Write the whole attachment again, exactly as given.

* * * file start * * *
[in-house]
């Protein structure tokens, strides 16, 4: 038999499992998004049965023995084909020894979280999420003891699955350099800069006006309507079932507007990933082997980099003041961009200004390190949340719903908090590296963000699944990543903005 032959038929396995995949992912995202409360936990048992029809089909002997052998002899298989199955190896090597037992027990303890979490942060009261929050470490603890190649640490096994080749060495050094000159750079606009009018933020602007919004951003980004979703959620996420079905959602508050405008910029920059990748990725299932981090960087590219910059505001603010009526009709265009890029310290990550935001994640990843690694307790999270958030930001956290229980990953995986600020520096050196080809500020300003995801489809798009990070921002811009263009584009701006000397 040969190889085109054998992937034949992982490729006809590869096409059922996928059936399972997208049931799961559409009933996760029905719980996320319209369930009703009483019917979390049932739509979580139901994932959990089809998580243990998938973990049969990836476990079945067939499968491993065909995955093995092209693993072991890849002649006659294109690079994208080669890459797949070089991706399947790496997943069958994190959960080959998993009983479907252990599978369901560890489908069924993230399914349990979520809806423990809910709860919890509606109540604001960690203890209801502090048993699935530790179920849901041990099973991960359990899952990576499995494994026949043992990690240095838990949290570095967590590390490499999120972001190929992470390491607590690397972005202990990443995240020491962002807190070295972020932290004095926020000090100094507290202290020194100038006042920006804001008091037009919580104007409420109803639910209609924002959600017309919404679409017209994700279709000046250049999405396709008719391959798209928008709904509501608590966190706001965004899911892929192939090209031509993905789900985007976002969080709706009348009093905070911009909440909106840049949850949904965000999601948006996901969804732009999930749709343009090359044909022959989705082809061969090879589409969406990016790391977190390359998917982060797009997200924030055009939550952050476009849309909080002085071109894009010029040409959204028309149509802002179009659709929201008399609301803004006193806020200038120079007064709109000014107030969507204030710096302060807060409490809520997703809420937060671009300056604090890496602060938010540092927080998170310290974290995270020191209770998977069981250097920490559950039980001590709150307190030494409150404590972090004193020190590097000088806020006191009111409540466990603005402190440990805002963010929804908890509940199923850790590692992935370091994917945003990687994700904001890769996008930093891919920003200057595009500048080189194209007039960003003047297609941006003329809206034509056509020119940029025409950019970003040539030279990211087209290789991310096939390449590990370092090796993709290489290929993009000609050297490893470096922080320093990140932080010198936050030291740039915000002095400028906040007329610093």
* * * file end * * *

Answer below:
[in-house]
């Protein structure tokens, strides 16, 4: 038999499992998004049965023995084909020894979280999420003891699955350099800069006006309507079932507007990933082997980099003041961009200004390190949340719903908090590296963000699944990543903005 032959038929396995995949992912995202409360936990048992029809089909002997052998002899298989199955190896090597037992027990303890979490942060009261929050470490603890190649640490096994080749060495050094000159750079606009009018933020602007919004951003980004979703959620996420079905959602508050405008910029920059990748990725299932981090960087590219910059505001603010009526009709265009890029310290990550935001994640990843690694307790999270958030930001956290229980990953995986600020520096050196080809500020300003995801489809798009990070921002811009263009584009701006000397 040969190889085109054998992937034949992982490729006809590869096409059922996928059936399972997208049931799961559409009933996760029905719980996320319209369930009703009483019917979390049932739509979580139901994932959990089809998580243990998938973990049969990836476990079945067939499968491993065909995955093995092209693993072991890849002649006659294109690079994208080669890459797949070089991706399947790496997943069958994190959960080959998993009983479907252990599978369901560890489908069924993230399914349990979520809806423990809910709860919890509606109540604001960690203890209801502090048993699935530790179920849901041990099973991960359990899952990576499995494994026949043992990690240095838990949290570095967590590390490499999120972001190929992470390491607590690397972005202990990443995240020491962002807190070295972020932290004095926020000090100094507290202290020194100038006042920006804001008091037009919580104007409420109803639910209609924002959600017309919404679409017209994700279709000046250049999405396709008719391959798209928008709904509501608590966190706001965004899911892929192939090209031509993905789900985007976002969080709706009348009093905070911009909440909106840049949850949904965000999601948006996901969804732009999930749709343009090359044909022959989705082809061969090879589409969406990016790391977190390359998917982060797009997200924030055009939550952050476009849309909080002085071109894009010029040409959204028309149509802002179009659709929201008399609301803004006193806020200038120079007064709109000014107030969507204030710096302060807060409490809520997703809420937060671009300056604090890496602060938010540092927080998170310290974290995270020191209770998977069981250097920490559950039980001590709150307190030494409150404590972090004193020190590097000088806020006191009111409540466990603005402190440990805002963010929804908890509940199923850790590692992935370091994917945003990687994700904001890769996008930093891919920003200057595009500048080189194209007039960003003047297609941006003329809206034509056509020119940029025409950019970003040539030279990211087209290789991310096939390449590990370092090796993709290489290929993009000609050297490893470096922080320093990140932080010198936050030291740039915000002095400028906040007329610093």